Culture, Technology and Communication key to Patient Safety
Substandard care is not something anyone sets out to deliver to patients, but nevertheless it has happened. Human, systemic or a combination of both factors have been attributed as causes in both situations investigated by the Kirkup and Francis reports. The key question is how to ensure it doesn’t happen in the future.
On a recent #NurChat twitter chat, nurses, clinicians and patient safety leads shared their thoughts on patient safety, never events and collaborative working. The three common themes surrounding patient safety that emerged in the discussion were culture, technology and communication.
Culture was highlighted as an important part of facilitating the escalation of concerns relating to a patient’s condition. A supportive culture working in the best interests of patients should encourage staff to raise concerns when necessary in the knowledge that they will be considered. However, a pathway of escalation is only effective with adequate staffing levels of suitably qualified staff.
Staffing levels are a concern for several #NurChatters, who felt that they play a crucial part in the reduction of errors, not only in primary care but also in the community.
With observations often recorded digitally, technology can support the identification of a deteriorating patient with alerts triggered when their measurements deviate from their baseline. Automatic escalation can be programmed, but it should only be viewed as a prompt as nothing can replace clinical assessment and judgements. Another example of positive use of technology was the use of an app to gather feedback from patients in real time and allow senior staff, such as ward sisters, to respond accordingly.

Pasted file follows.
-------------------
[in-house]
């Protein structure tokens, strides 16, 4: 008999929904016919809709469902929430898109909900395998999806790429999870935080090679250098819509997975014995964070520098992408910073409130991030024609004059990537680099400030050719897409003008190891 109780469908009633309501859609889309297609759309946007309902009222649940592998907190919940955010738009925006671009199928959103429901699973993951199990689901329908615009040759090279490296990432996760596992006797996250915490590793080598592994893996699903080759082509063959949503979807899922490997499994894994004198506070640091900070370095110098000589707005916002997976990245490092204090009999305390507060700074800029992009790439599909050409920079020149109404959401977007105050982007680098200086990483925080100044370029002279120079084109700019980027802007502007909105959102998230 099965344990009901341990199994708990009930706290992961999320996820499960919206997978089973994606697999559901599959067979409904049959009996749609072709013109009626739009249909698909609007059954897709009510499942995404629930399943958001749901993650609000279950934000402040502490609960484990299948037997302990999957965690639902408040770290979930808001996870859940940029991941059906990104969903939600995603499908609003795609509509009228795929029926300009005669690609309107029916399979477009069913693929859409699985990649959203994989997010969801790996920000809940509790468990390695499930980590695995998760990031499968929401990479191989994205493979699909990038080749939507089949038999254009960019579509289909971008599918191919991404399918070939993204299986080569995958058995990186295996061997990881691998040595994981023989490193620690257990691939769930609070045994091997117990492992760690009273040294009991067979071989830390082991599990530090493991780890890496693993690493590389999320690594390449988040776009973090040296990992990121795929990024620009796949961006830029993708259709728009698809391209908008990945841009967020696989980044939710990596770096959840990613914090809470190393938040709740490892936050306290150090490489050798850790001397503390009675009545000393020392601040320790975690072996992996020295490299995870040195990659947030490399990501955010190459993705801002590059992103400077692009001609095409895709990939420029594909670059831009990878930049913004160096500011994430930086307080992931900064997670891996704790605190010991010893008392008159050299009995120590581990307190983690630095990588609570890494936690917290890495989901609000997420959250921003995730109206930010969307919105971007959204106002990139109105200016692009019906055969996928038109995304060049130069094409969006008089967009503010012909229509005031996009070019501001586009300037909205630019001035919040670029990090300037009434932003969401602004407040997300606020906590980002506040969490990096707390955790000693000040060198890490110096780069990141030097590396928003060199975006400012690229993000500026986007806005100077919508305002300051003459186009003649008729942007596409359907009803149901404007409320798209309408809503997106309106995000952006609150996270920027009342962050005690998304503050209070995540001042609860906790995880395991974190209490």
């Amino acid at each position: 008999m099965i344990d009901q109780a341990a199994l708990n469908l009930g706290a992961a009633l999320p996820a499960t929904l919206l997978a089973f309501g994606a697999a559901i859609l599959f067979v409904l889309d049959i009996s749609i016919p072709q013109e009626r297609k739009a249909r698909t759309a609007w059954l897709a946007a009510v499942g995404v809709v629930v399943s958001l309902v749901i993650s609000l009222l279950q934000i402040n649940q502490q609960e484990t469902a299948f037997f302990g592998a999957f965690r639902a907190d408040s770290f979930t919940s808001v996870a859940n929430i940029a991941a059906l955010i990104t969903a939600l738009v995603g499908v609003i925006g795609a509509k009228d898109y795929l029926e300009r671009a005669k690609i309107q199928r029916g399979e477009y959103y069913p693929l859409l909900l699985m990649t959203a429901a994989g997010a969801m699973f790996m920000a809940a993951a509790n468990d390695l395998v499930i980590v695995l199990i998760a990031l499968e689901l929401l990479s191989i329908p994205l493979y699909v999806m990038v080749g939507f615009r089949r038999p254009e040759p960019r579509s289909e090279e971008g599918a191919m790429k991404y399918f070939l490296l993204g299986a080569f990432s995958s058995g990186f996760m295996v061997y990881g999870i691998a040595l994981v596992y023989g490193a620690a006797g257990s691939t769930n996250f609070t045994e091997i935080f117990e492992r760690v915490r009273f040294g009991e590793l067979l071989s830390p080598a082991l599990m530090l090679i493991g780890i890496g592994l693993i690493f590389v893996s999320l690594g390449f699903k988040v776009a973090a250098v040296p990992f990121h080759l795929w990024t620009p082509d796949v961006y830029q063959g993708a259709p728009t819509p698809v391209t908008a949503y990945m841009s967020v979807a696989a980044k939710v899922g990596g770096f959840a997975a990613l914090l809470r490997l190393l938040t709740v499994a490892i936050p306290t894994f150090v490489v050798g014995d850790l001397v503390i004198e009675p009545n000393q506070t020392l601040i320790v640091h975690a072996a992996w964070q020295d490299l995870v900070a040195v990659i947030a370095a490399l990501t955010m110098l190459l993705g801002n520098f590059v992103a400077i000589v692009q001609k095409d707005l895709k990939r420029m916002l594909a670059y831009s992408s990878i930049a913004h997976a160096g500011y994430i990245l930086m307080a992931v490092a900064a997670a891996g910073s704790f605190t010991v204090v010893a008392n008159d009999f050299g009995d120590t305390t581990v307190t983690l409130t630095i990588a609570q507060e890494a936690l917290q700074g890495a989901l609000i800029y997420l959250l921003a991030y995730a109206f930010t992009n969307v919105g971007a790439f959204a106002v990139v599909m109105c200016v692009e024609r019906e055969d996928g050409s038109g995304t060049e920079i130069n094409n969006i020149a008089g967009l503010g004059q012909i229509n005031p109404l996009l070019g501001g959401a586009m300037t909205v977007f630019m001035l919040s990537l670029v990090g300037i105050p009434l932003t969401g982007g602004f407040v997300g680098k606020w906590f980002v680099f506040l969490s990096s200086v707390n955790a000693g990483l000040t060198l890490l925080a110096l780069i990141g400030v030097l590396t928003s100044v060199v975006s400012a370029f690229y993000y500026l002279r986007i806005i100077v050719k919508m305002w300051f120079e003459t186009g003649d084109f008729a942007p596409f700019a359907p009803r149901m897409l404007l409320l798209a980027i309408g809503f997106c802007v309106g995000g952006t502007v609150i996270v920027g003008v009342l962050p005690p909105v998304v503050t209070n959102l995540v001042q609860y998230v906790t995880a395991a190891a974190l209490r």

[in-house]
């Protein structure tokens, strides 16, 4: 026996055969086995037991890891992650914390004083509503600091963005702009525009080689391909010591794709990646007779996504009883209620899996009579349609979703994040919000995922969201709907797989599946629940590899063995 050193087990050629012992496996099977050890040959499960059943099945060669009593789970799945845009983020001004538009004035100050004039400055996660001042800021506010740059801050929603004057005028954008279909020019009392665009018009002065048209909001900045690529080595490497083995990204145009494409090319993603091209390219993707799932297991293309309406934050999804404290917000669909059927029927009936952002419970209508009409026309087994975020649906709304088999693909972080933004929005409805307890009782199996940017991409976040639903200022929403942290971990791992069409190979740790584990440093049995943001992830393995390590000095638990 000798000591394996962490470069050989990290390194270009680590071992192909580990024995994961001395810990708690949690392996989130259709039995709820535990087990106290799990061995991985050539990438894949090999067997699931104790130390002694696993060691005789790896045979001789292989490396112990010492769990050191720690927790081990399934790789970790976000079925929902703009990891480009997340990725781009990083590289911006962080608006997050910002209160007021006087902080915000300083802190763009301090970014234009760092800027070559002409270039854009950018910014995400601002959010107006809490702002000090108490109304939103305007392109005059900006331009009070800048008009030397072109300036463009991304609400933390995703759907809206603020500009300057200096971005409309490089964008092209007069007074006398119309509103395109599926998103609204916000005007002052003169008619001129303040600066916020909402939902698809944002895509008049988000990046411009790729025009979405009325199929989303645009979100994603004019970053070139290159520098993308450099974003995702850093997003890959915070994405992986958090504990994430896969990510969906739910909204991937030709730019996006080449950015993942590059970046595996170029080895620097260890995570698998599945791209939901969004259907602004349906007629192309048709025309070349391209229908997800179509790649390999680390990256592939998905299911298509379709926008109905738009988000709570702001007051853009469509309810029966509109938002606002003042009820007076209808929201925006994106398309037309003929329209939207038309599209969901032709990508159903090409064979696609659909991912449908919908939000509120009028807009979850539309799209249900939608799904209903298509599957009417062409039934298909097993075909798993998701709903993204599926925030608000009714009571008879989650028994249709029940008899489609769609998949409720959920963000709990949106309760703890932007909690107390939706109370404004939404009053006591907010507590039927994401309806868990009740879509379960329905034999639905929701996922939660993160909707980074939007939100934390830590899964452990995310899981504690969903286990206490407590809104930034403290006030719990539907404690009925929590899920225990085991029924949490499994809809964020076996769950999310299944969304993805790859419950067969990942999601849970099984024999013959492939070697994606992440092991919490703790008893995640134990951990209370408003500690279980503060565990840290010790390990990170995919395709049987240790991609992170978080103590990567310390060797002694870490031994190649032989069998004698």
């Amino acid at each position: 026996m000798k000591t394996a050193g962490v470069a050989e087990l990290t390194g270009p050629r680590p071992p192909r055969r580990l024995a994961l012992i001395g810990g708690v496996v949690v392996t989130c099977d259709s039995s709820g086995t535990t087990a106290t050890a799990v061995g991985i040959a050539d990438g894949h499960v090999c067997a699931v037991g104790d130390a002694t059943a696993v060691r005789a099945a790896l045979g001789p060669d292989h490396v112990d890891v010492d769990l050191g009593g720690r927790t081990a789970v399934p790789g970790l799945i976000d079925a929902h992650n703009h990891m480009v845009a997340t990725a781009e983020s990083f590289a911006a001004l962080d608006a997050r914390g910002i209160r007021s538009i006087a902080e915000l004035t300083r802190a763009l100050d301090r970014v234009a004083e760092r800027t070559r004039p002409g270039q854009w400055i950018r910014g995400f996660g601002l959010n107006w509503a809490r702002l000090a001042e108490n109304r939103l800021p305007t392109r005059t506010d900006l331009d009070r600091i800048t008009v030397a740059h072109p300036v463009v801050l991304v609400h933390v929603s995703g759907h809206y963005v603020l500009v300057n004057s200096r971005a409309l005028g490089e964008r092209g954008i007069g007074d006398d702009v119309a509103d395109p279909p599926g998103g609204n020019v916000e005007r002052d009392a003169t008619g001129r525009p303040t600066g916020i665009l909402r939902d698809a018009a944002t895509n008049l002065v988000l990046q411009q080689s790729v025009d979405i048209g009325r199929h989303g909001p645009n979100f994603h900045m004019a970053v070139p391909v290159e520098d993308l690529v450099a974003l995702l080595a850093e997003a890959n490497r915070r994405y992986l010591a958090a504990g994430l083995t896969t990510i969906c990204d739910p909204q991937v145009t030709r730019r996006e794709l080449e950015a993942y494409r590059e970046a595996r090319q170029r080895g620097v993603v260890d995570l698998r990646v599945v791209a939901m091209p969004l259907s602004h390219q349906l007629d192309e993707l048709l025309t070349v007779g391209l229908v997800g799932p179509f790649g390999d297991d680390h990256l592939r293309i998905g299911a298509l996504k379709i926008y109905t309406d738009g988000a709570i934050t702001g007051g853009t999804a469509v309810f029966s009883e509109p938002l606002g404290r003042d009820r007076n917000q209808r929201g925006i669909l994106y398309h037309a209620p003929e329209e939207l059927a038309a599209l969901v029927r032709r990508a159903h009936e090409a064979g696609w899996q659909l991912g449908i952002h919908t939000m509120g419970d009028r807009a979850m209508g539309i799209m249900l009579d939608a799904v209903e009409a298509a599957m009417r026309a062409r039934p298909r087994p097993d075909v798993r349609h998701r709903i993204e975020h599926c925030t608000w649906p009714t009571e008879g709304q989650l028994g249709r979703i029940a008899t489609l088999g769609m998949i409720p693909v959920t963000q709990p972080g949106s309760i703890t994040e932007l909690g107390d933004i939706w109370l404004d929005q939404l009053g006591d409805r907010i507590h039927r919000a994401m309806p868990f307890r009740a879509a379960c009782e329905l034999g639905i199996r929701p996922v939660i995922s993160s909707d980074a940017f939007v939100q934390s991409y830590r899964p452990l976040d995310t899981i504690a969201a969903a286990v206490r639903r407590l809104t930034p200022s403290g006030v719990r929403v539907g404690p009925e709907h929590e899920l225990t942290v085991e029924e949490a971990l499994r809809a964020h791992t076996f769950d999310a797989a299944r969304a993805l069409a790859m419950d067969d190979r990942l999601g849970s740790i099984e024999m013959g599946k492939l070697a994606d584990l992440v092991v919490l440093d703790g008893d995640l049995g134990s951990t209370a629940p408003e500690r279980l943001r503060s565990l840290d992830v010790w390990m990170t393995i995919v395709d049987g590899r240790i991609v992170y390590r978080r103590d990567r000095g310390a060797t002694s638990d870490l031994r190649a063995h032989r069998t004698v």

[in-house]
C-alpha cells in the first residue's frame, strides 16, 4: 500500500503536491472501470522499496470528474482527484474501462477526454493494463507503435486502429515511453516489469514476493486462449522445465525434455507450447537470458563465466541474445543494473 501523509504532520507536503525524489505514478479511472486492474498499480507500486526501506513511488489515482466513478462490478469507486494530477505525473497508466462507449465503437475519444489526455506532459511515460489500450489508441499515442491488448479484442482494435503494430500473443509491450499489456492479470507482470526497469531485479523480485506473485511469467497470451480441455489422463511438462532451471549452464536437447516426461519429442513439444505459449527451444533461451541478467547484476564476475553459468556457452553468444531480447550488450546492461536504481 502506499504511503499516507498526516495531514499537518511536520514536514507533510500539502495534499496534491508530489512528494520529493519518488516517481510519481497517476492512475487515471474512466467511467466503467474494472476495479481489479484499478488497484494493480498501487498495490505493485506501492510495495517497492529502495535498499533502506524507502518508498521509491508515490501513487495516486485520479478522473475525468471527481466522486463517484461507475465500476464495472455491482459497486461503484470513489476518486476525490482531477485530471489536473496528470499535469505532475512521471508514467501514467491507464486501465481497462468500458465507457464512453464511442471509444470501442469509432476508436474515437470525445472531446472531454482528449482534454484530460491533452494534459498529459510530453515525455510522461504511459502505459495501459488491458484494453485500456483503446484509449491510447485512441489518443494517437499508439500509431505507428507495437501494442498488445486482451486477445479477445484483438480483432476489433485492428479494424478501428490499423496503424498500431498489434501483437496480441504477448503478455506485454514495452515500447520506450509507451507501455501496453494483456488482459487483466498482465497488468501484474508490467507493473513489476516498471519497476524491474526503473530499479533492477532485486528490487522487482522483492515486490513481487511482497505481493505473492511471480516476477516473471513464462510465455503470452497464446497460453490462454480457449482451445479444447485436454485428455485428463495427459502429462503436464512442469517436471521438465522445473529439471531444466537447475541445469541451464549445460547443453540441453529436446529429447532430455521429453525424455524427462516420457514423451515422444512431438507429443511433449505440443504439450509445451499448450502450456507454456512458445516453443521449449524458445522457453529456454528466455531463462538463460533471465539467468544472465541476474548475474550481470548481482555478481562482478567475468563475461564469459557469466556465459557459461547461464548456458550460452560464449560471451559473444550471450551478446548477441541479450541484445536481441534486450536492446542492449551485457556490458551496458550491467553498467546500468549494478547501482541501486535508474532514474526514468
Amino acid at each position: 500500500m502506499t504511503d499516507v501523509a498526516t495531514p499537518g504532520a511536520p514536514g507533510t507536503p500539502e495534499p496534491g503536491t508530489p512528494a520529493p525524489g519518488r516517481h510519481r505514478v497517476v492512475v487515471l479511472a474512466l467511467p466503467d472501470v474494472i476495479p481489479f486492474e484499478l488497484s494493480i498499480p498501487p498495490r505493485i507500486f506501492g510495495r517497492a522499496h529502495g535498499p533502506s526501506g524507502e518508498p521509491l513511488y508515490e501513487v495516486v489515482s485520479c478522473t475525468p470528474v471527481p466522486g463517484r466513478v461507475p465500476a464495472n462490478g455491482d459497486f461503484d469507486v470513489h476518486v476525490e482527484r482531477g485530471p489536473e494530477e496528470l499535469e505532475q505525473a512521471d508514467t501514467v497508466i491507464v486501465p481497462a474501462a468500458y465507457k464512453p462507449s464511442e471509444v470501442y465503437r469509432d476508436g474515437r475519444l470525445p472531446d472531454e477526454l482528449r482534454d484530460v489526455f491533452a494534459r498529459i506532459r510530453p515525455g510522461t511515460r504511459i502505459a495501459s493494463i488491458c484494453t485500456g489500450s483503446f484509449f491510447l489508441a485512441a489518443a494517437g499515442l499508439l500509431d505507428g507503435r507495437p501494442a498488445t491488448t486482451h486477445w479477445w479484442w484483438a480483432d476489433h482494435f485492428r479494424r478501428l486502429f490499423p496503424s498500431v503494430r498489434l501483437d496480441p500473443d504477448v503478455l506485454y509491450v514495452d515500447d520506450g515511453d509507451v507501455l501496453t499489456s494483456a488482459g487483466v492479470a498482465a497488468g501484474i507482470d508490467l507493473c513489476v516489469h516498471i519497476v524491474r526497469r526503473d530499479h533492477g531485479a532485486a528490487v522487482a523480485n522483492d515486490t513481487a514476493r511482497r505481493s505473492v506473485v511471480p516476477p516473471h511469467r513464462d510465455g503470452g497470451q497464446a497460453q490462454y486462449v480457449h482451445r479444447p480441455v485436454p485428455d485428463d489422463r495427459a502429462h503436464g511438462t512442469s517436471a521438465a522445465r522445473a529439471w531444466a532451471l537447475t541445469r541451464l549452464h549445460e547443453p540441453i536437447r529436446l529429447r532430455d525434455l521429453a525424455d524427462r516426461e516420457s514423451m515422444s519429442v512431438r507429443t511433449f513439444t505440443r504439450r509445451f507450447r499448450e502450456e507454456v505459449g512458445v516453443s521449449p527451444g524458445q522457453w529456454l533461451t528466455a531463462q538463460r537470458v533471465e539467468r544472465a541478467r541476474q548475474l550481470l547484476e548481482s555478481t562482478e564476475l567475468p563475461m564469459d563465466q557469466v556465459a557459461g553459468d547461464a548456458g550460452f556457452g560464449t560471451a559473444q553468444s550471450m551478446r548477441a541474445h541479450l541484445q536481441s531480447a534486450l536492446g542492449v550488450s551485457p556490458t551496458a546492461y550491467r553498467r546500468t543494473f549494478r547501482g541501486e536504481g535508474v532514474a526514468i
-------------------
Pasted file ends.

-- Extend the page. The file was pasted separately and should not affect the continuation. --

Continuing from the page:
Universal communication between different healthcare teams is essential for coordinated care. SBAR assessments (Situation, Background, Assessment and Recommendation) were highlighted as a unifying communication across healthcare teams to deliver info on patient status.
The use of team huddles and de-briefing following an incident were also highlighted as valuable tools in effective communication. However, accurate record keeping and documentation are essential to this process in order to provide a clear audit trail and therefore valuable feedback for those involved. Many also expressed an interest that the newly-announced Independent Patient Safety Investigation Service (IPSIS) will lead training and sharing of information in relation to patient safety after it launches in April 2016.
Join #NurChat on Tuesday 4th August when the conversation about technology in nursing will be looking at how far is too far.